John Wayne Gacy’s Brain
On May 10, 1994, about 3 a.m., Dr. Helen Morrison received word: John Wayne Gacy, who prowled the Chicago streets preying on lonely runaways and murdered 33 young men and boys, had been executed.
Dr. Morrison headed out to a nearby hospital where she donned scrubs and Latex gloves to assist in Gacy’s autopsy.
For Morrison, it was a strange final chapter to her 14-year history with the clown-turned-killer. The forensic psychiatrist had interviewed Gacy many times, listening to his rants, raves, lies, boasts, explanations and evasions.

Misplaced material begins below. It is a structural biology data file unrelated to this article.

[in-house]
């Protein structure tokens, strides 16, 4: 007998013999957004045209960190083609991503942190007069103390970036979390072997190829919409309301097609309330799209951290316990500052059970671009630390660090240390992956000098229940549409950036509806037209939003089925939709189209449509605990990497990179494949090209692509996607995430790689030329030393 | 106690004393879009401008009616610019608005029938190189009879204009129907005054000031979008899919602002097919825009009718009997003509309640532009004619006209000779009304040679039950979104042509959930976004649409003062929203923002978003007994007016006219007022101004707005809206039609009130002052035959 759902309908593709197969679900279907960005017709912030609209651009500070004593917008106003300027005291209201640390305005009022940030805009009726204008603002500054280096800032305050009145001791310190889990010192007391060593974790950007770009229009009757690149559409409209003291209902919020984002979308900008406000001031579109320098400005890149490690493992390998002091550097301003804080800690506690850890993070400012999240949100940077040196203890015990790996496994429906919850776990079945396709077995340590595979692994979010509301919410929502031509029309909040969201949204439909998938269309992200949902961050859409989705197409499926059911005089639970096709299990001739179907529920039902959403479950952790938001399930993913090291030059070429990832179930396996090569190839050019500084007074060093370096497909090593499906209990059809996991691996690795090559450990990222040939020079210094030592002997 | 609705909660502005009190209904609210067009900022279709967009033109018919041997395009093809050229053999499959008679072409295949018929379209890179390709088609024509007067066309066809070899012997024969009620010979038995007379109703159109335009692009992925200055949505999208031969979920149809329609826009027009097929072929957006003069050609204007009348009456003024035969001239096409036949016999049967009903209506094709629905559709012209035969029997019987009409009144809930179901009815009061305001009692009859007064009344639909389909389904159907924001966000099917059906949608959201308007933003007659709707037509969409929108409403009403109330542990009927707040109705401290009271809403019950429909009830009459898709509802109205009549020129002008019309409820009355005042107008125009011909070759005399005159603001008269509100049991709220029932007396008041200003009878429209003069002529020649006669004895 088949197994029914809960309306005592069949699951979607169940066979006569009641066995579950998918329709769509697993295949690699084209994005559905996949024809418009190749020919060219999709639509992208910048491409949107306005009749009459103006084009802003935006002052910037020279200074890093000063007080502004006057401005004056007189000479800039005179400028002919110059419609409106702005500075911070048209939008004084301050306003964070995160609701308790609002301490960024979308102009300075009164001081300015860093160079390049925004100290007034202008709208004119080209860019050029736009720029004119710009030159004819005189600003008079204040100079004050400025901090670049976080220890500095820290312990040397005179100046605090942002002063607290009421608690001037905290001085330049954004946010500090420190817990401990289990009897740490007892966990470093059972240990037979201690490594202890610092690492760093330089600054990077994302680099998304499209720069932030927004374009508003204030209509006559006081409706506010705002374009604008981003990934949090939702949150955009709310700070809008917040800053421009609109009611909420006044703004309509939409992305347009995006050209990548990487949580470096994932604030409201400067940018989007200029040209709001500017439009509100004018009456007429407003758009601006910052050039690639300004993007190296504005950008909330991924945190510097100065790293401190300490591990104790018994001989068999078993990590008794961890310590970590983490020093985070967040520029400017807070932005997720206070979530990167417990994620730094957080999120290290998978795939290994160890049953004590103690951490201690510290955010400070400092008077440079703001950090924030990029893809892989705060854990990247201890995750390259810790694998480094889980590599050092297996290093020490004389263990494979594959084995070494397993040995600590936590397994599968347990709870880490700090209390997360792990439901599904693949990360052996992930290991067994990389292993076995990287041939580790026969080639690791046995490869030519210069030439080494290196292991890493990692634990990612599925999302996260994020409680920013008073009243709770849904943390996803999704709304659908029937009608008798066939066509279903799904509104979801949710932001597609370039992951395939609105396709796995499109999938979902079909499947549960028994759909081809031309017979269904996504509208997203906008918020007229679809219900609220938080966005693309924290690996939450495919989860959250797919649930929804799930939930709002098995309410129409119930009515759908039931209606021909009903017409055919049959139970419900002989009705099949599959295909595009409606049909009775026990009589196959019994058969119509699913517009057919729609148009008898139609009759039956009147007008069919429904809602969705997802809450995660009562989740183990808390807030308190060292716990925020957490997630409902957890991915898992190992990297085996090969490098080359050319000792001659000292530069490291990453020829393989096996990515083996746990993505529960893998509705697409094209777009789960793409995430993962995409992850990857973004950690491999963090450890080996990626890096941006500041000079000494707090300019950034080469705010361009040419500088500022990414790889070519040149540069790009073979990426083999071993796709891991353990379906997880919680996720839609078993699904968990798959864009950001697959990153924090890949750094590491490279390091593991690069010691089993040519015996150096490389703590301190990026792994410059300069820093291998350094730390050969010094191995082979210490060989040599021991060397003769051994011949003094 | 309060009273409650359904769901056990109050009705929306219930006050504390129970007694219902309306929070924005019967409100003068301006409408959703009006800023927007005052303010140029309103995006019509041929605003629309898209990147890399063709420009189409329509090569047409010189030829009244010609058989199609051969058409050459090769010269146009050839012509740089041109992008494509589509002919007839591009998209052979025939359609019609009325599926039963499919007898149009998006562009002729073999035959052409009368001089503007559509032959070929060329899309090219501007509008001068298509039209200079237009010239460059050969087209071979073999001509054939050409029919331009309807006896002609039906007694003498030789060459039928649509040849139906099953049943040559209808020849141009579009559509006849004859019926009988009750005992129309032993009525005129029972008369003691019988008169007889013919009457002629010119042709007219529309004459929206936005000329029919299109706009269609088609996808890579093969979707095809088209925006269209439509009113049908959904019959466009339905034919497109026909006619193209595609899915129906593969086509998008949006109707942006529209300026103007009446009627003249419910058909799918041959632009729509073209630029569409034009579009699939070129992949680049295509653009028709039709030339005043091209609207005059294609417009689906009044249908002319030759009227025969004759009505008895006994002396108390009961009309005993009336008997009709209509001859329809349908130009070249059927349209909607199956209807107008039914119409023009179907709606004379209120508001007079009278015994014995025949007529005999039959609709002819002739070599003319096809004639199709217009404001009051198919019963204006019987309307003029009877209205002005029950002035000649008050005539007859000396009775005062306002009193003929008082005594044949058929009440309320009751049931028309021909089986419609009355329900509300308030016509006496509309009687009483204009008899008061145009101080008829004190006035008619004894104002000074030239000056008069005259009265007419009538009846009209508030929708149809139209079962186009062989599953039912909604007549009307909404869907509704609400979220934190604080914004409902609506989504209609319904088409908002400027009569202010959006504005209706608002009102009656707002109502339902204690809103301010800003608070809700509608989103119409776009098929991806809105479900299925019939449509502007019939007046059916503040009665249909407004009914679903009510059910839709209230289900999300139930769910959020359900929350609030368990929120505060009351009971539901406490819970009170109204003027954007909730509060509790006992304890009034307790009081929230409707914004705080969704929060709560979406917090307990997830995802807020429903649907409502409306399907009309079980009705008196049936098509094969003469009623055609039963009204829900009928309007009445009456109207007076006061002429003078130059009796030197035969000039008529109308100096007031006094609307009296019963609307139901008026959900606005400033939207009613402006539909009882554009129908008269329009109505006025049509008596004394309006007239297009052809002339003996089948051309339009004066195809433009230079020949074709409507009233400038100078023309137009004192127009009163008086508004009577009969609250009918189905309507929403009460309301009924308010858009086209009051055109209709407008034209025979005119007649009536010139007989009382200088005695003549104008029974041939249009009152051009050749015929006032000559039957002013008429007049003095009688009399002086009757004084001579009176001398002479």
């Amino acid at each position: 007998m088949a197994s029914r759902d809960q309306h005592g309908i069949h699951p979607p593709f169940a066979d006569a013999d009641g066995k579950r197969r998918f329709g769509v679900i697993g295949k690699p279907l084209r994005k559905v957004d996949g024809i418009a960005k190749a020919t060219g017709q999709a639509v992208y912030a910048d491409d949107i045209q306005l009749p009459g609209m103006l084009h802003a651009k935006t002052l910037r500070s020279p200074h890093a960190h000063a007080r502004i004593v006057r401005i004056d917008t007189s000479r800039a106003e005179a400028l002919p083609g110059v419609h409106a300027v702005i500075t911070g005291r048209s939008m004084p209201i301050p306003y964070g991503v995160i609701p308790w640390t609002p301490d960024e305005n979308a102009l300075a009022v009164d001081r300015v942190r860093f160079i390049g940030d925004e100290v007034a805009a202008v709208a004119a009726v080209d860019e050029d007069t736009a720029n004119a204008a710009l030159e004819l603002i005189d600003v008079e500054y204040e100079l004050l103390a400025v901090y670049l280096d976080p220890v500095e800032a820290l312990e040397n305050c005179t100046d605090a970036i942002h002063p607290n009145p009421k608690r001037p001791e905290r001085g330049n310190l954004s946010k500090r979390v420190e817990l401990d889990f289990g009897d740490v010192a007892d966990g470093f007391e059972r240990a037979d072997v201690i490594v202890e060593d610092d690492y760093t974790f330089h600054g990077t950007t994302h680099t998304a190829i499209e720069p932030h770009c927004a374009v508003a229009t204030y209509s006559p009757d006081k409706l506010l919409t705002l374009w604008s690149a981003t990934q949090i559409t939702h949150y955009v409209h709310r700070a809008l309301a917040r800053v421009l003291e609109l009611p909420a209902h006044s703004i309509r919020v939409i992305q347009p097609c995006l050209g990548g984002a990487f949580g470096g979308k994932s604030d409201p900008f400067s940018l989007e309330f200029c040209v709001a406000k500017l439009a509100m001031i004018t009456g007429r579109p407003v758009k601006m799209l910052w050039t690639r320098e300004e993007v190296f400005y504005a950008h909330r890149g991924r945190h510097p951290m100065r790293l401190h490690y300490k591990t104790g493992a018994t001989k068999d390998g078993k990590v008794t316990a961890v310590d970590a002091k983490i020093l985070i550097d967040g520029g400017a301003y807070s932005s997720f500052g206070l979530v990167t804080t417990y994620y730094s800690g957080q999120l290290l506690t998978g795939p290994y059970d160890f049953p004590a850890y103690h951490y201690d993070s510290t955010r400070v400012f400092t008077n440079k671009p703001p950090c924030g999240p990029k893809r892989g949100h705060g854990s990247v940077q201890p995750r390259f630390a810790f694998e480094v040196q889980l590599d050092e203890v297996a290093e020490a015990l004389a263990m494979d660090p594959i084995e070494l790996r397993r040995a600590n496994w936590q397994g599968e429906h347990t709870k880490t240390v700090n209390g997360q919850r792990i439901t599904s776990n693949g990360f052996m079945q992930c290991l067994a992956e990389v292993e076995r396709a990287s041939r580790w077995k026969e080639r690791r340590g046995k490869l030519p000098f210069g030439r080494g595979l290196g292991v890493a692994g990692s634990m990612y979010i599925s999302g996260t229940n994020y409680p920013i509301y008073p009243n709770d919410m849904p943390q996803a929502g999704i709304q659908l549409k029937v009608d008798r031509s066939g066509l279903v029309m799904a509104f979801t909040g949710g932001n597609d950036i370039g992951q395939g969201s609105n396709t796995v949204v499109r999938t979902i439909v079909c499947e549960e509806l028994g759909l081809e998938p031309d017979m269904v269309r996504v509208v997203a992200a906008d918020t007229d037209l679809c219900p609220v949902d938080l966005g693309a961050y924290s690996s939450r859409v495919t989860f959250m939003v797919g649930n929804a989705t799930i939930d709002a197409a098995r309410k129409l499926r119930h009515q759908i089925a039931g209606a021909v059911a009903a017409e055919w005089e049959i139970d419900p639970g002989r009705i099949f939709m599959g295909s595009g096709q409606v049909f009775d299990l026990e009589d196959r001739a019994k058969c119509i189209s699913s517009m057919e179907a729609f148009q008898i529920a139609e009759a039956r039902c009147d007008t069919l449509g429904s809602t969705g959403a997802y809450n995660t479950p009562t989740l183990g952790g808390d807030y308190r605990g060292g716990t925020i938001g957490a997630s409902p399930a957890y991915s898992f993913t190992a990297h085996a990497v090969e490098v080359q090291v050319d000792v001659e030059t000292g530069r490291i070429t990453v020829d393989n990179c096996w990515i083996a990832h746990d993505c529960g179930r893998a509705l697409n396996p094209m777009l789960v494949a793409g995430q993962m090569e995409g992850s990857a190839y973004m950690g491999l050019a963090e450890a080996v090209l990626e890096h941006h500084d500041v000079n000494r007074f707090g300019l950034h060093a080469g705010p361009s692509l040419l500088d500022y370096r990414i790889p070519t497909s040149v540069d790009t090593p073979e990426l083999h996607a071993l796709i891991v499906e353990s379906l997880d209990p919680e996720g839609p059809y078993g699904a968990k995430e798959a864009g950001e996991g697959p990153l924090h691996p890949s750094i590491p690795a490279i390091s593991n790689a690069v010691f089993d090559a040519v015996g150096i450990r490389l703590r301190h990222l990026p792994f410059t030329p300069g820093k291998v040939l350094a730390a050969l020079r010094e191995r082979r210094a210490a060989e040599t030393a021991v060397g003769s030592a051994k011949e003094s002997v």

Now she was back for something else: Gacy’s brain. Morrison had made arrangements to have the brain examined to see if there was anything — tumors, scars, disease — that made it abnormal.
When the autopsy was over, Morrison drove home with Gacy’s brain in a glass jar on the passenger seat of her Buick.
It took several calls to find a pathologist who would do the tests, and a few weeks later an express-mail envelope arrived at her office. She was not surprised by the summary.
“Just one simple line,” she says. “Normal brain.”